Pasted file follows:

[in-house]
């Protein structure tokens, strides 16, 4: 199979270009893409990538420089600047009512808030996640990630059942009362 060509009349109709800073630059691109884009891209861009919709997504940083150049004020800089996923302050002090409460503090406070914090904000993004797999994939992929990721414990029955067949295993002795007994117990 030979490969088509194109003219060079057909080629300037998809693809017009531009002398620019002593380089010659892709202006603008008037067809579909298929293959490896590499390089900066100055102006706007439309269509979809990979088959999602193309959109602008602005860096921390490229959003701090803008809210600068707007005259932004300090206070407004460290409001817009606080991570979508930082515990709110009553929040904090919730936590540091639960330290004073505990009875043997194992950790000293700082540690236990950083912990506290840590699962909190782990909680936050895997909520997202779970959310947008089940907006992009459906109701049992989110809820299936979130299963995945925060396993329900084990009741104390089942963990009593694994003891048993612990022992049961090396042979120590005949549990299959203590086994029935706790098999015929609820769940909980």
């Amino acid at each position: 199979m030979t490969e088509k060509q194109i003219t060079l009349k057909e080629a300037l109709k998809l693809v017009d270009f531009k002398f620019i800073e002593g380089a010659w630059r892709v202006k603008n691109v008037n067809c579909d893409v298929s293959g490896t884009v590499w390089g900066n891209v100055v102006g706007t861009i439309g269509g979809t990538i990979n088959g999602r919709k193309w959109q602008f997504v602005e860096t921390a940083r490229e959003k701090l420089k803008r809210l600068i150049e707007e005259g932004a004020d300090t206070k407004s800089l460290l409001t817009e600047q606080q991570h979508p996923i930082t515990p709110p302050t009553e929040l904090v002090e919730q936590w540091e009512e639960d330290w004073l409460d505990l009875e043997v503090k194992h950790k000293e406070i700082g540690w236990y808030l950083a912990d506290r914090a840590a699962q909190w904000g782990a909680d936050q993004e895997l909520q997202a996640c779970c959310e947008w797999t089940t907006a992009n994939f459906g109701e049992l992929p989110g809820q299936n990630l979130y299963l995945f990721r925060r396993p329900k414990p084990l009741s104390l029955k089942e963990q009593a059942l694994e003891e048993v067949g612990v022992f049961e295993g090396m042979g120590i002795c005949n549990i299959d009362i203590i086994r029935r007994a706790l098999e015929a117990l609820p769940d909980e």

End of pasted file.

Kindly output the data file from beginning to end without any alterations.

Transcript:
[in-house]
């Protein structure tokens, strides 16, 4: 199979270009893409990538420089600047009512808030996640990630059942009362 060509009349109709800073630059691109884009891209861009919709997504940083150049004020800089996923302050002090409460503090406070914090904000993004797999994939992929990721414990029955067949295993002795007994117990 030979490969088509194109003219060079057909080629300037998809693809017009531009002398620019002593380089010659892709202006603008008037067809579909298929293959490896590499390089900066100055102006706007439309269509979809990979088959999602193309959109602008602005860096921390490229959003701090803008809210600068707007005259932004300090206070407004460290409001817009606080991570979508930082515990709110009553929040904090919730936590540091639960330290004073505990009875043997194992950790000293700082540690236990950083912990506290840590699962909190782990909680936050895997909520997202779970959310947008089940907006992009459906109701049992989110809820299936979130299963995945925060396993329900084990009741104390089942963990009593694994003891048993612990022992049961090396042979120590005949549990299959203590086994029935706790098999015929609820769940909980």
């Amino acid at each position: 199979m030979t490969e088509k060509q194109i003219t060079l009349k057909e080629a300037l109709k998809l693809v017009d270009f531009k002398f620019i800073e002593g380089a010659w630059r892709v202006k603008n691109v008037n067809c579909d893409v298929s293959g490896t884009v590499w390089g900066n891209v100055v102006g706007t861009i439309g269509g979809t990538i990979n088959g999602r919709k193309w959109q602008f997504v602005e860096t921390a940083r490229e959003k701090l420089k803008r809210l600068i150049e707007e005259g932004a004020d300090t206070k407004s800089l460290l409001t817009e600047q606080q991570h979508p996923i930082t515990p709110p302050t009553e929040l904090v002090e919730q936590w540091e009512e639960d330290w004073l409460d505990l009875e043997v503090k194992h950790k000293e406070i700082g540690w236990y808030l950083a912990d506290r914090a840590a699962q909190w904000g782990a909680d936050q993004e895997l909520q997202a996640c779970c959310e947008w797999t089940t907006a992009n994939f459906g109701e049992l992929p989110g809820q299936n990630l979130y299963l995945f990721r925060r396993p329900k414990p084990l009741s104390l029955k089942e963990q009593a059942l694994e003891e048993v067949g612990v022992f049961e295993g090396m042979g120590i002795c005949n549990i299959d009362i203590i086994r029935r007994a706790l098999e015929a117990l609820p769940d909980e």